They would tell me to tell them who I was.
And I roll my eyes at them, probably tell them to shut up and then because I am who I am, I would do that very thing.
Last week I wrote a blog about identity and I encouraged you to ask someone to tell you who you are, or for you to tell someone who they are.
And I said to write down real, lovely, true things about yourself.
I did # 2. I gave people words and responded to some texts. But, I didn’t ask anyone- though my beautiful roommate sent me a beautiful text that peppered my eyes with tears and reminders.
So.
I’m actually going to complete this challenge on this Monday. And tell you, the reader, who I am.
I’m Meg.
I’m a really good friend. I care. I take care of people and desire to see people live their best life.
I feel for people incredibly hard.
I’m funny. I’m a good baker even when I’m not the best.
I have something to say- I’m good with my words, written and spoken.
I’m understood.
I have a beautiful singing voice.
I’m a good listener. I hear people to the best of my ability.
I am a connector of people.
I am a single- it doesn’t define me- and I don’t care most of the time, but it is still part of who I am.
I am a basic white girl who loves pretty things, good coffee (PUMPKIN SPICE LATTE’S ARE NOT GOOD COFFEE), champagne, but also I kind of don’t care what you think about that.
(the next one I’m saying with INCREDIBLY gritted teeth).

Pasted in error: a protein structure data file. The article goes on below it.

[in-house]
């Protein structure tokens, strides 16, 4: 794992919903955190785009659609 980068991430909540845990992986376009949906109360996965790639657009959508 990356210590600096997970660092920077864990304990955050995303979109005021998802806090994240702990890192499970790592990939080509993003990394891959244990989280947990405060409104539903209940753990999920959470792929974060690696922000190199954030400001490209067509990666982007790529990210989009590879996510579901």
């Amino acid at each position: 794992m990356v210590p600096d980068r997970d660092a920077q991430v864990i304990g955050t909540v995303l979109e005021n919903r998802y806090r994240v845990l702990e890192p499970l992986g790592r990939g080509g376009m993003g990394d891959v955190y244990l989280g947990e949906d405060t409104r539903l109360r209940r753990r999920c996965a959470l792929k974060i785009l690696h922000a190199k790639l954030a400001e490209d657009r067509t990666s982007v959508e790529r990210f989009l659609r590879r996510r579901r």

I’m a really, really good teacher. Not just to tiny humans but to the people who come into my classroom to learn how to do what I do.
Woof.

Most of those, if I’m being honest, were harder to type than to say out loud- mainly because I know I’m going to post this and people will read it.
Saying who you are IS NOT EASY. Mainly. because we live in a world that tells us who we aren’t ALL THE DAMN TIME. And it reminds us to be better, be more. It reminds us that we’re not there yet if we don’t have a ring or a house or a title.

Well, sorry not sorry, but screw the world.
You’re enough for right now.
I’m enough for right now.
The following is going to be incredibly hard for me to put into practice BUT I’m going to say it anyway:
Let’s be enough for ourselves and see what happens.

27FD965A-3E12-49D3-984A-6341A55479E6
meg: taking photos solely for the gram and not giving a care.

If you are finding this blog via wordpress or twitter and not a social media link like instagram or facebook please leave in the comments why YOU are enough and who you are. Take a moment and jot a few things down. Let’s put who we are out into the world.

hope is a verb, it takes a village, Uncategorized

the one in which I talk about 33

Have you ever looked back at a season of life and wondered what the hell happened?
Have you ever looked back and wondered how you got where you are and wondered what it is going to take to get out of the hole you feel like you might be in?
That’s what I feel right now.
I’ve been holding a lot of words back lately.
I’ve been holding things in that feel dark and scary and don’t feel like they are for the 80% of the world and they have barely been for the 20% that I tell all the things too.